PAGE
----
The Abolitionist Movement

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In the three decades leading up to the outbreak of the American Civil War in 1861, the abolitionist movement, through direct actions and sentiment against slavery, sowed radical reactionary responses across the southern slave states. While the actions and views of abolitionists did not reflect the widespread or majority opinion of the free states, the reciprocal effect of the abolitionist propaganda and violent actions led to greater polarization in America over the topic of slavery and its expansion. Additionally, the various actions performed by the northern based abolitionist created an aura of fear and paranoia amongst the ruling slaveholding political elite in the south who increasingly saw the actions as an attack on the southern slave…show more content…
Fearful of abolitionists seeking to incite a slave insurrection to overthrow the southern society, southerners resorted to mass burnings of mail from northern outlets in an attempt to quell the anti-slavery messages. Further, southerners viewed these efforts as an undermining of their right to property that “God...entrusted to [their] charge” and became further convinced of northern ambitions to eradicate slavery and the slaveholders themselves. Despite the abolitionists consisting of a small number of people, the overarching impact of their propaganda and literature caused southerners to take drastic measures as many in the slave states increasingly felt their livelihoods and safety were under attack by an anti-slavery north. The manifestation of this paranoia in slaveholders would in essence create a connotation of the anti-slavery movement with that of the entirety of the “free” states and northern…show more content…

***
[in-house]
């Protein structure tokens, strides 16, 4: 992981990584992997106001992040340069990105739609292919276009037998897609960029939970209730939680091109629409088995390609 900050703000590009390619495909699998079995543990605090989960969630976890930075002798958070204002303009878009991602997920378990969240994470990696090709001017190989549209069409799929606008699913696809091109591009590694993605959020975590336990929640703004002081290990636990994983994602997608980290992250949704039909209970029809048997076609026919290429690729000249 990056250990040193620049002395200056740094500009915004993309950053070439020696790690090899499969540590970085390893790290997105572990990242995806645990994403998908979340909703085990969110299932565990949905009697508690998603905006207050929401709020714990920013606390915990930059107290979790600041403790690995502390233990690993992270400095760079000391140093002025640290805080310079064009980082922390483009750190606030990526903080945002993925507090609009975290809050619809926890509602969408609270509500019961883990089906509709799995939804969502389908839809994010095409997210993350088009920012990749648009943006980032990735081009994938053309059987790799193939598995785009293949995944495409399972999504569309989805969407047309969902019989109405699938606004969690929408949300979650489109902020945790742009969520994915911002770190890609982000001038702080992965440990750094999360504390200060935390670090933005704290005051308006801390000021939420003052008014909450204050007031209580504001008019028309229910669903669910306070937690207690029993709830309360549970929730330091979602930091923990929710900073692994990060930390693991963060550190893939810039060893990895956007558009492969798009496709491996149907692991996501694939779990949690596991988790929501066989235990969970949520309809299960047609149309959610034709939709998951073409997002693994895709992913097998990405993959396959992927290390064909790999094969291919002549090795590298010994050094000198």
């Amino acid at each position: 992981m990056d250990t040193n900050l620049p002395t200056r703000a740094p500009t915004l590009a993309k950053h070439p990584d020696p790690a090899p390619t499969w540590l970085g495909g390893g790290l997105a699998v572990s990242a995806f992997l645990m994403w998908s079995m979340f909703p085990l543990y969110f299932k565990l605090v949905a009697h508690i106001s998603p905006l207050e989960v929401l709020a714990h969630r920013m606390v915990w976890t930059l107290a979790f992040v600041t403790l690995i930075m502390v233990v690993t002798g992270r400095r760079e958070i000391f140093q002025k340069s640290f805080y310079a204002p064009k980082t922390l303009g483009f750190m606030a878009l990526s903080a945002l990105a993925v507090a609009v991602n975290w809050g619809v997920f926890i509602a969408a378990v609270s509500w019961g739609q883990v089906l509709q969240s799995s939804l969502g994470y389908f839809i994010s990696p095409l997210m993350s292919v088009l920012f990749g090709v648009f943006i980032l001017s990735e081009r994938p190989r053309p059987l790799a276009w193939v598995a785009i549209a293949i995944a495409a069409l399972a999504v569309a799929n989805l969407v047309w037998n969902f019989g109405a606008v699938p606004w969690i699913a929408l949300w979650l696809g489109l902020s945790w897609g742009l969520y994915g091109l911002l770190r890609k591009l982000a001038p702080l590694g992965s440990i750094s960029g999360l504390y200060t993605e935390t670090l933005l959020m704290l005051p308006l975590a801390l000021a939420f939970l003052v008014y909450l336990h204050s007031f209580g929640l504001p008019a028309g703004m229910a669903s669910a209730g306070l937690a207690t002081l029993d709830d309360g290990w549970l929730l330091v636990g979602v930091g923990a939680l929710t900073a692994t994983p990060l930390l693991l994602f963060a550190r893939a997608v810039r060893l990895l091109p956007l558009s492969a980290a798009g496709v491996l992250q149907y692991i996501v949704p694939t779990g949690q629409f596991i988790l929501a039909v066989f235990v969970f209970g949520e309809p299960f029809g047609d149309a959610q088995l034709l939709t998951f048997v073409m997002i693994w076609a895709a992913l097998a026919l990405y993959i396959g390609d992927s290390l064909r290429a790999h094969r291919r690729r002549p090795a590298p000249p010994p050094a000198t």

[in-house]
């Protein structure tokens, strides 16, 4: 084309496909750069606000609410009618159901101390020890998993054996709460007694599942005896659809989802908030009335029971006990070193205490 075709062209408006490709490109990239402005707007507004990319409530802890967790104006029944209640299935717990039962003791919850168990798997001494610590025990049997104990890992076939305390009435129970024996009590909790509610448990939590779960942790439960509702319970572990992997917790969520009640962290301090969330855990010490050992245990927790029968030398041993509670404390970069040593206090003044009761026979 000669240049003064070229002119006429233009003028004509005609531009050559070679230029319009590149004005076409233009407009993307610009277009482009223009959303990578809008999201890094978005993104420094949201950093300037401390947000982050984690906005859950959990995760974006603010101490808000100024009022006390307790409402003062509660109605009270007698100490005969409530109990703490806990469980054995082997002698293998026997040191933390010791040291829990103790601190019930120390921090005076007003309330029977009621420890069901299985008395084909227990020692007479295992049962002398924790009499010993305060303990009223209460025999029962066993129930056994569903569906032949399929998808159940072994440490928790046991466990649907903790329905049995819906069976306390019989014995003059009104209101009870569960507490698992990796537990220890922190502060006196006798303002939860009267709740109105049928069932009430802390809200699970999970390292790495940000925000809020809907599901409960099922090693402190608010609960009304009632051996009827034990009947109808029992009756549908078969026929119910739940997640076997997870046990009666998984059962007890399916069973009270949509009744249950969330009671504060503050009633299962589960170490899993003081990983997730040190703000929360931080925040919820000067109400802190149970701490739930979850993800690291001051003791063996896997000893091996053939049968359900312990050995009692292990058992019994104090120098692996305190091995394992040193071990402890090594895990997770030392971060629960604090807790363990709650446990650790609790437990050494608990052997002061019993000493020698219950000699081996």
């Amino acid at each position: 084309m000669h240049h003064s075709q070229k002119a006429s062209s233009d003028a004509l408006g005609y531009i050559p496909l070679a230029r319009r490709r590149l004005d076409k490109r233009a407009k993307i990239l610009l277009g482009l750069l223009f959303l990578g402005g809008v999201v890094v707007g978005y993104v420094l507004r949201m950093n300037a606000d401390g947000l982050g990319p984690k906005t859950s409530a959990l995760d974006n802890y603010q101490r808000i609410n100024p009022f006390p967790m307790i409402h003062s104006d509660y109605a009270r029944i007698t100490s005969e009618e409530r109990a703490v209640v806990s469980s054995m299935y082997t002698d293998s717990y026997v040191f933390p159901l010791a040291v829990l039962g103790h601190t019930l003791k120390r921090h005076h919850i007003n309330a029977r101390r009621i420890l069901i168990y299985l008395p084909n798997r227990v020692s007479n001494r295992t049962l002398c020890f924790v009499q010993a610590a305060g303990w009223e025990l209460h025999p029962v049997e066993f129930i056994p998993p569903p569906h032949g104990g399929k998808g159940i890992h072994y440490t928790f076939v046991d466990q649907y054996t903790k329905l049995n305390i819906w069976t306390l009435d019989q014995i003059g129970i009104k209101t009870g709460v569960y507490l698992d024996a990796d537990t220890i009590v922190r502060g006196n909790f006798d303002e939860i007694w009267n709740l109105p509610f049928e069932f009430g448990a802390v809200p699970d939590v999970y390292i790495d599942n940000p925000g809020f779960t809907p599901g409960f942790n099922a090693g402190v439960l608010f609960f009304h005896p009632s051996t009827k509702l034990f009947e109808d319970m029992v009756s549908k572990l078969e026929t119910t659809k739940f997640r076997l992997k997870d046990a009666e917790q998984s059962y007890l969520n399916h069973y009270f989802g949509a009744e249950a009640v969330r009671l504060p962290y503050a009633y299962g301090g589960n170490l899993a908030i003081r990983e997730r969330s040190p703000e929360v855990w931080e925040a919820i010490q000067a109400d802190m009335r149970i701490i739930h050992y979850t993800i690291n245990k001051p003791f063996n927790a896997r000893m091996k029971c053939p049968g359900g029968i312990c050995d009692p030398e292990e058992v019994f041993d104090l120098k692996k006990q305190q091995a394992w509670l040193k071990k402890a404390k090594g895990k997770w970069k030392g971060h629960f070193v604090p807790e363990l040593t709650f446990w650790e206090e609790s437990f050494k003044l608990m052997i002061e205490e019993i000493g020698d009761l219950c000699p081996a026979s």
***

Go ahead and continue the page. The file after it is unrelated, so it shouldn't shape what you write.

With the passage of a harsher fugitive slave law as a part of the Compromise of 1850, the abolitionist movement became even more fervent in its efforts to halt slavery as abolitionists assisted runaways, abused slave catchers, and outright did not follow the federal law, even in the face of federal marshalls. As a result of this outright defiance of federal law, southerners’ connotations of the abolitionist movement being associated with the entire northern population were further solidified. In conjunction with the lack of enforcement of the fugitive slave law, southerners increasingly viewed the violent confrontations in Kansas as an outright effort to uproot slavery and its expansion. In an act of defiance against Stephen Douglas’s popular sovereignty established in the Kansas-Nebraska Act of 1854, abolitionists flooded into Kansas and Nebraska in an effort to incorporate both states as free states and directly halt the expansion of slavery into the territories. Violence and bloodshed broke out as pseudo-militia groups attacked one another in a low scale civil war. As Kansas bled, politicians from free states, under the newly formed Republican Party, began to radically oppose slavery and claimed slavery to be the reason for the rise of “flagrant
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